Also, I used your mortgage rate calculations and your rate has changed my calculations by about $150 per month. Not bad.

RV6Flyer said...

My thought is never use a mortgage broker. Go directly to the banks. Show them a printout of your credit score and bank statements to show that you are indeed qualified, and they should be able to tell you exact pricing. It may take a little leg work, but you will save money. Ask for a bank's wealth management or private client services mortgage lender--they usually have more pricing power.
Even if a broker tells you they can get you the wholesale rate, they will probably charge you a brokers fee, plus get the rebate back from the lender. If they charge you above wholesale and charge a fee, you are being taken for a ride.

Also, I am currently refinancing and am paying half a point. I also get a free point for being a bank employee, but in all it did get me a 4.5% rate for 30 years which I will be very happy with even if rates go to 4.25 or whatever. I plan on staying in the house for a long time, so a couple of thousand bucks up front saves me many thousands over 30 years.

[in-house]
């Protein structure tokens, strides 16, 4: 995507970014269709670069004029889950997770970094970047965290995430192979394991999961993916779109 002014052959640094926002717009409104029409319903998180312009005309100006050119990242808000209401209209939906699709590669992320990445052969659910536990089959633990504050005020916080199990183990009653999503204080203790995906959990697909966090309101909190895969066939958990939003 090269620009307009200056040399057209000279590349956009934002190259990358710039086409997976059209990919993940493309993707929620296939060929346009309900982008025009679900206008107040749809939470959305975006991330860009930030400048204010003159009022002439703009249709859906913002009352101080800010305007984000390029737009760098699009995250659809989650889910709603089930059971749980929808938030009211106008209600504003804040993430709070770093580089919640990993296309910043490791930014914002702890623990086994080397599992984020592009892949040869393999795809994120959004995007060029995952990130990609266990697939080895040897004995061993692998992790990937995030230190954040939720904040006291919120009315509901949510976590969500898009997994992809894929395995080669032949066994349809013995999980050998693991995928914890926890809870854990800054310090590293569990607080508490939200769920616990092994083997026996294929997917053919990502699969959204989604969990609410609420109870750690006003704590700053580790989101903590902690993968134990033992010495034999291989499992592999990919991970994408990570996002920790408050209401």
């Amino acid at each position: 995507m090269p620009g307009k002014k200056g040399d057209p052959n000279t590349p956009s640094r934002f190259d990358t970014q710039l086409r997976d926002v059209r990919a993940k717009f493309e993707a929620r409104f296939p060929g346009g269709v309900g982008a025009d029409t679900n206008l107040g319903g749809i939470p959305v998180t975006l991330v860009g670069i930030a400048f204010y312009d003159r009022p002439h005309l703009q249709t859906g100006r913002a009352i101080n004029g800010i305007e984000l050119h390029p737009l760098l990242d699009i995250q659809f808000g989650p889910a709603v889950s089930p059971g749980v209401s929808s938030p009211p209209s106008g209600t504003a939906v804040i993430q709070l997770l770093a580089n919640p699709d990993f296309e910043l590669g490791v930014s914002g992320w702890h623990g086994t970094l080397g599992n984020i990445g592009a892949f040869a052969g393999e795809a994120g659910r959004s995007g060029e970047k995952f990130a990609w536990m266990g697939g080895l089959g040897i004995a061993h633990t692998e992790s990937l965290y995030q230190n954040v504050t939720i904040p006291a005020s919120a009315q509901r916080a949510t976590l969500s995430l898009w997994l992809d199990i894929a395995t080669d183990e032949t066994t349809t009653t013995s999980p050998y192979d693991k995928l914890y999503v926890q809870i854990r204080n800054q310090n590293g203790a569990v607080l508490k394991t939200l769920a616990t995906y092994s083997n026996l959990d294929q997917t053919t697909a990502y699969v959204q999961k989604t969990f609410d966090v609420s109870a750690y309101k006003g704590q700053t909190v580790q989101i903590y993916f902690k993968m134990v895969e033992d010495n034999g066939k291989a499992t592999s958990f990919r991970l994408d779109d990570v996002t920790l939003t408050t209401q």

Just got the appraisal back, I have made 7% since I purchased last March. Shows the appraisers still don't have a clue. Should I take the cash out and buy a new boat and take a trip around the world?

Buying Time said...

No, I didn't try to negotiate the Mello Roos down. I probably should have asked.

However we are getting 15k toward closing if we use their lender (hence, paying points, would not be an out of pocket expense for us).

"I have made 7% since I purchased last March" Based on your earlier comment, I would say go and get your IFR certification instead of a boat =) Or a roadable aircraft ( for when you can't fly VFR. It would be perfect if you lived in one of the hanger homes near the Cameron Park Airport.

RV6Flyer said...

"However we are getting 15k toward closing if we use their lender (hence, paying points, would not be an out of pocket expense for us). "

Yeah, hard to beat that offer.

Sold in '05 said...

"My thought is never use a mortgage broker. Go directly to the banks."

Right on RV6. Mortgage brokers are like paying an extra car salesman to go negotiate with the car salesman at the dealership. You're adding an unnecessary middleman and his markup. Plus a bank won't jerk you around, either they're lending you the money or they're not and you can move on down the road.


Buying Time said...

"You're adding an unnecessary middleman and his markup."

I have always wondered about this, but I figured I was missing something, and uninformed, as there are so many brokers, and they dominate the loan business.

Jacob said...

4.75% seems really good. If rates go down to 4.25% or even to 4% or below you can just try and refi. And if rates go up you are locked in at a historically low rate.

In 10 or 15 years the bank may be offering you incentives to pay it off sooner.

I wonder what would have happened if you told the builder to buy back the mello roos or no deal.